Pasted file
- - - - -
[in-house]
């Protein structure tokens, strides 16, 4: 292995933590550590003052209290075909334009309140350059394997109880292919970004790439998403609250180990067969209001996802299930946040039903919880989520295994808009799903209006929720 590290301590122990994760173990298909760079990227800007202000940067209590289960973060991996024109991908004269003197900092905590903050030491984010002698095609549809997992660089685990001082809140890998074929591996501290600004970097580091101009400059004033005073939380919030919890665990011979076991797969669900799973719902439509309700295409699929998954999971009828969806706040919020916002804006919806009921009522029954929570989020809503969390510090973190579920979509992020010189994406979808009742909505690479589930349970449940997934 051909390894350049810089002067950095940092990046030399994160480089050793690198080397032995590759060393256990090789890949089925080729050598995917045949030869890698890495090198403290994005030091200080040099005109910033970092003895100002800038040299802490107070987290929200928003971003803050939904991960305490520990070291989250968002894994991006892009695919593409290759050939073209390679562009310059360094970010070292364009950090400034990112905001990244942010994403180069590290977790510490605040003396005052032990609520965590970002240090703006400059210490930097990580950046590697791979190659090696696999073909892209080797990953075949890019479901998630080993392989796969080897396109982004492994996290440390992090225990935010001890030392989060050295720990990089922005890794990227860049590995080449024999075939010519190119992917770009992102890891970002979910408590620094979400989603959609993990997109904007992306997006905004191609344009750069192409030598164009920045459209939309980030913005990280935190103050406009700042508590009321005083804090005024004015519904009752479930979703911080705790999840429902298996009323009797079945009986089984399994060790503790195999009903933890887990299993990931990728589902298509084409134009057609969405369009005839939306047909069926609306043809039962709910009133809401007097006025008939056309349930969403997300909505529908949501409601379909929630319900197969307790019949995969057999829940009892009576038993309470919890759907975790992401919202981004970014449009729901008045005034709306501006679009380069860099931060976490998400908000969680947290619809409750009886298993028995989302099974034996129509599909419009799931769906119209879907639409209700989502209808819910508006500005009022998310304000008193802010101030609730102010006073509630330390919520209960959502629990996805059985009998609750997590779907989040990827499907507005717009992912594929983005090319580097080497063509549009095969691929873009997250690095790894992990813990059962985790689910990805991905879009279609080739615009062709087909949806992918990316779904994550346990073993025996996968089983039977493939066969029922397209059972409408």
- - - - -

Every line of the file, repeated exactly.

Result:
[in-house]
């Protein structure tokens, strides 16, 4: 292995933590550590003052209290075909334009309140350059394997109880292919970004790439998403609250180990067969209001996802299930946040039903919880989520295994808009799903209006929720 590290301590122990994760173990298909760079990227800007202000940067209590289960973060991996024109991908004269003197900092905590903050030491984010002698095609549809997992660089685990001082809140890998074929591996501290600004970097580091101009400059004033005073939380919030919890665990011979076991797969669900799973719902439509309700295409699929998954999971009828969806706040919020916002804006919806009921009522029954929570989020809503969390510090973190579920979509992020010189994406979808009742909505690479589930349970449940997934 051909390894350049810089002067950095940092990046030399994160480089050793690198080397032995590759060393256990090789890949089925080729050598995917045949030869890698890495090198403290994005030091200080040099005109910033970092003895100002800038040299802490107070987290929200928003971003803050939904991960305490520990070291989250968002894994991006892009695919593409290759050939073209390679562009310059360094970010070292364009950090400034990112905001990244942010994403180069590290977790510490605040003396005052032990609520965590970002240090703006400059210490930097990580950046590697791979190659090696696999073909892209080797990953075949890019479901998630080993392989796969080897396109982004492994996290440390992090225990935010001890030392989060050295720990990089922005890794990227860049590995080449024999075939010519190119992917770009992102890891970002979910408590620094979400989603959609993990997109904007992306997006905004191609344009750069192409030598164009920045459209939309980030913005990280935190103050406009700042508590009321005083804090005024004015519904009752479930979703911080705790999840429902298996009323009797079945009986089984399994060790503790195999009903933890887990299993990931990728589902298509084409134009057609969405369009005839939306047909069926609306043809039962709910009133809401007097006025008939056309349930969403997300909505529908949501409601379909929630319900197969307790019949995969057999829940009892009576038993309470919890759907975790992401919202981004970014449009729901008045005034709306501006679009380069860099931060976490998400908000969680947290619809409750009886298993028995989302099974034996129509599909419009799931769906119209879907639409209700989502209808819910508006500005009022998310304000008193802010101030609730102010006073509630330390919520209960959502629990996805059985009998609750997590779907989040990827499907507005717009992912594929983005090319580097080497063509549009095969691929873009997250690095790894992990813990059962985790689910990805991905879009279609080739615009062709087909949806992918990316779904994550346990073993025996996968089983039977493939066969029922397209059972409408």